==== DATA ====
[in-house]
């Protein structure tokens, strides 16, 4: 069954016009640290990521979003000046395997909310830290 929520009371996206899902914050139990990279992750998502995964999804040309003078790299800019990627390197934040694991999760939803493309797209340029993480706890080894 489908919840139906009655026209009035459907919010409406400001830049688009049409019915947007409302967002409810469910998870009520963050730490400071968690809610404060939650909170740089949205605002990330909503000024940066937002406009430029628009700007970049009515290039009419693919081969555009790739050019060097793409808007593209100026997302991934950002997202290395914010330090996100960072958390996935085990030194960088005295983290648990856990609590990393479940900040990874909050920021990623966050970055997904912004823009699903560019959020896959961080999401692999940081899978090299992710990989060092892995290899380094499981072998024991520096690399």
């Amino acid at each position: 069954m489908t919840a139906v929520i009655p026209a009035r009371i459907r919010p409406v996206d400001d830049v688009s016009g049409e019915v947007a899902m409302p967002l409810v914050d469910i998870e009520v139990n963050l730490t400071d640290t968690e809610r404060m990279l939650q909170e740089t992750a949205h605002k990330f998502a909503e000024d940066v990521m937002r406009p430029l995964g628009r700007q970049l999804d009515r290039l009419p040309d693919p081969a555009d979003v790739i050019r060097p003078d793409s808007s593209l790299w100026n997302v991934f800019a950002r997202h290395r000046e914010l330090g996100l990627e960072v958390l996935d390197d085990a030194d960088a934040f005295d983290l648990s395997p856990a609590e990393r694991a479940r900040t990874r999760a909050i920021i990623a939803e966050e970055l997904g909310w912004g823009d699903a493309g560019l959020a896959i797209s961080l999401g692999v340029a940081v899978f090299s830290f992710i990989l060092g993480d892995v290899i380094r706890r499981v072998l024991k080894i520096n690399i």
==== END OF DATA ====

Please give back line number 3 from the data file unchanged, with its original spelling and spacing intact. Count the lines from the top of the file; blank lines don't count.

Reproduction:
């Amino acid at each position: 069954m489908t919840a139906v929520i009655p026209a009035r009371i459907r919010p409406v996206d400001d830049v688009s016009g049409e019915v947007a899902m409302p967002l409810v914050d469910i998870e009520v139990n963050l730490t400071d640290t968690e809610r404060m990279l939650q909170e740089t992750a949205h605002k990330f998502a909503e000024d940066v990521m937002r406009p430029l995964g628009r700007q970049l999804d009515r290039l009419p040309d693919p081969a555009d979003v790739i050019r060097p003078d793409s808007s593209l790299w100026n997302v991934f800019a950002r997202h290395r000046e914010l330090g996100l990627e960072v958390l996935d390197d085990a030194d960088a934040f005295d983290l648990s395997p856990a609590e990393r694991a479940r900040t990874r999760a909050i920021i990623a939803e966050e970055l997904g909310w912004g823009d699903a493309g560019l959020a896959i797209s961080l999401g692999v340029a940081v899978f090299s830290f992710i990989l060092g993480d892995v290899i380094r706890r499981v072998l024991k080894i520096n690399i």